In 2020, there were 30 confirmed executions for drug offenses around the world. This represented a substantial decline from the 116 that occurred in 2019. All of the 2020 executions took place in three countries (China, Iran, and Saudi Arabia).
China, Iran, and Saudi Arabia are hardly the kind of examples that any nation committed to respecting human rights should want to emulate.
This was made clear in March 2011, when Amnesty International issued a statement condemning China’s plan to execute three Philippine nationals for drug smuggling, calling it a violation of human rights.
Four years later United Nations Human Rights Committee said that drug-related offenses did not meet the threshold of “most serious crimes” to warrant the death penalty.
And, while Trump’s proposal might fit well with China’s, Iran’s, or Saudi Arabia’s approach to crime and punishment, it would be a marked departure from American practices.
At first glance, one might not think so, since the 1994 Federal Death Penalty Act does make large-scale drug trafficking a capital offense. According to the Congressional Research Service, “A drug kingpin violation is a capital offense, if it involves twice the gross receipts or twice the controlled substances distributed necessary to trigger the life sentence, or if it involves the use of attempted murder to obstruct an investigation or prosecution of the offense.”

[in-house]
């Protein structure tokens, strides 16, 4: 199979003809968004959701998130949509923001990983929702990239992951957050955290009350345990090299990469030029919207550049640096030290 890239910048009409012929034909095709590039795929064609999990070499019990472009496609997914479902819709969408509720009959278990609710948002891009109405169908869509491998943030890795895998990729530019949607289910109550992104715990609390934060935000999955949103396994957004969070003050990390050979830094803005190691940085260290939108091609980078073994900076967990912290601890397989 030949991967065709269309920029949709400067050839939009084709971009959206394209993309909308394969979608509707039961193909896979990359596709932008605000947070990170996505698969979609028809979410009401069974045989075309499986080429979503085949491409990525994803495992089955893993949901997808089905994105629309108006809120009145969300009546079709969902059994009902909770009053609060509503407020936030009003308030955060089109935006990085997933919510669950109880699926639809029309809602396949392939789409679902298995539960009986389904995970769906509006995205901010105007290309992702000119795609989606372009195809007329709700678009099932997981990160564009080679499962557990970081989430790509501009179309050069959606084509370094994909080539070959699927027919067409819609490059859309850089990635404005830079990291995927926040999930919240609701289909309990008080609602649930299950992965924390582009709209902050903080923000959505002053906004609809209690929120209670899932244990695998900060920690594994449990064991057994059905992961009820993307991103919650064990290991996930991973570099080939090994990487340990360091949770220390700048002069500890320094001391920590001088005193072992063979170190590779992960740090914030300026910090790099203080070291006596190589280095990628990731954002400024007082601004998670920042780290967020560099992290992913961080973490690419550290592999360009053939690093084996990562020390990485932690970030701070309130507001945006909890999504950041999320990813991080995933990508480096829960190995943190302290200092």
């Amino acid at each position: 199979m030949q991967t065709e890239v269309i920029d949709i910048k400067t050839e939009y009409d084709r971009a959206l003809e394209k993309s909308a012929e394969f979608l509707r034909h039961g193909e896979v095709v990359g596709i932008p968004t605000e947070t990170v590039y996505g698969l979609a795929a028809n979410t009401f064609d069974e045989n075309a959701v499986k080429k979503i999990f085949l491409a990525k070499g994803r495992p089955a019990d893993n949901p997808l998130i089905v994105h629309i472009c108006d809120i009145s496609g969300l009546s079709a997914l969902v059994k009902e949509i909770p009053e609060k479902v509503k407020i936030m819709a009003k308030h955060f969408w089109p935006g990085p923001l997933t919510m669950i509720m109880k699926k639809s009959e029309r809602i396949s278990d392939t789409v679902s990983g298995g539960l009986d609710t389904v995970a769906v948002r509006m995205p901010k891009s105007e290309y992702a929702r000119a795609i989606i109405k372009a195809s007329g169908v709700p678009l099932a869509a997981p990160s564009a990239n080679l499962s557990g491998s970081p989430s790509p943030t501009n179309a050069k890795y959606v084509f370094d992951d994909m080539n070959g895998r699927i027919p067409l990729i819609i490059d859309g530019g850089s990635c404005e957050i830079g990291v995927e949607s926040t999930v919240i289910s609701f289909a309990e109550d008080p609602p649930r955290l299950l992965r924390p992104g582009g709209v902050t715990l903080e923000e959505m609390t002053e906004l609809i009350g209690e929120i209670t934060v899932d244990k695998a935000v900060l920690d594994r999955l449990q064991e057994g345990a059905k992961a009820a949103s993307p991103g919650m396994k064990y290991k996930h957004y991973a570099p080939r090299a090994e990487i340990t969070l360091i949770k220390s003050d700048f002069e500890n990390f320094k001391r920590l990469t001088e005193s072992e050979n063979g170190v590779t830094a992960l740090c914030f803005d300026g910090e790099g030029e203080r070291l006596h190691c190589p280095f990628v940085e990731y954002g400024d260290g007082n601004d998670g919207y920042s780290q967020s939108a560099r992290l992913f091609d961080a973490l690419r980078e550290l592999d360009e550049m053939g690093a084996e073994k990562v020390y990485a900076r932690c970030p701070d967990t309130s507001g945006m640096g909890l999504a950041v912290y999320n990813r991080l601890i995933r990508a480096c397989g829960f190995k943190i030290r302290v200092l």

And in March 2020 then Attorney General Jeff Sessions sent a memo to all United States Attorneys “strongly” encouraging them to seek the death penalty for people caught “dealing in extremely large quantities of drugs.” He claimed, echoing Trump, that doing so would “aid in our continuing fight against drug trafficking and the destruction it causes our nation.”
Missouri and Florida also have laws on the books that make drug trafficking a capital offense.
But, according to the Death Penalty Information Center, “No one has been executed for such a crime since the death penalty was re-instated in 1976.” Today six of the people on the federal death row killed someone in the course of a drug crime. None were “drug kingpins.”
Moreover, while the Supreme Court has never dealt with a death penalty case for a drug trafficker not involving a homicide, imposing such a penalty would seem to run afoul of existing Supreme Court precedents. Those precedents suggest that capital punishment is unconstitutional when used for non-homicide offenses, though no one can say with any confidence how the current conservative dominated Supreme Court would deal with such a case.
That, combined with Donald Trump’s renewed enthusiasm for using capital punishment to solve America’s drug problem, is just one more reason why President Biden should move to end the federal death penalty and, at least, use his clemency power to spare those on the federal death row.
The President should do all he can to shield them from the cruelty that a second Trump presidency would eagerly inflict.